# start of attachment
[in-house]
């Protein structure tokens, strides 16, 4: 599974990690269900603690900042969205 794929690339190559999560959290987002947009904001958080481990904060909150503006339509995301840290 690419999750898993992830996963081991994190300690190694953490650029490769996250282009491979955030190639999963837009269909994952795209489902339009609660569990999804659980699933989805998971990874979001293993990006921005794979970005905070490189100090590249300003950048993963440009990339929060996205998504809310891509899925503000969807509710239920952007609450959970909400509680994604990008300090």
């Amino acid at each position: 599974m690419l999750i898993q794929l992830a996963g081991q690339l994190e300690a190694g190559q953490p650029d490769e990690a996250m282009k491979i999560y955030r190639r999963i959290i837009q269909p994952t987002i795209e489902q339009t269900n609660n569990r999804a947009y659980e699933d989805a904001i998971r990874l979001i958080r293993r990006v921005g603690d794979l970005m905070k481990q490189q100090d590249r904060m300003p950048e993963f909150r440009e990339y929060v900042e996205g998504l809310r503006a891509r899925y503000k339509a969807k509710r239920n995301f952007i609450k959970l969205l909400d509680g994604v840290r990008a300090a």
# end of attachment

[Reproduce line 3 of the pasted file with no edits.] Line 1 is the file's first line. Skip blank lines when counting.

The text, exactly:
């Amino acid at each position: 599974m690419l999750i898993q794929l992830a996963g081991q690339l994190e300690a190694g190559q953490p650029d490769e990690a996250m282009k491979i999560y955030r190639r999963i959290i837009q269909p994952t987002i795209e489902q339009t269900n609660n569990r999804a947009y659980e699933d989805a904001i998971r990874l979001i958080r293993r990006v921005g603690d794979l970005m905070k481990q490189q100090d590249r904060m300003p950048e993963f909150r440009e990339y929060v900042e996205g998504l809310r503006a891509r899925y503000k339509a969807k509710r239920n995301f952007i609450k959970l969205l909400d509680g994604v840290r990008a300090a």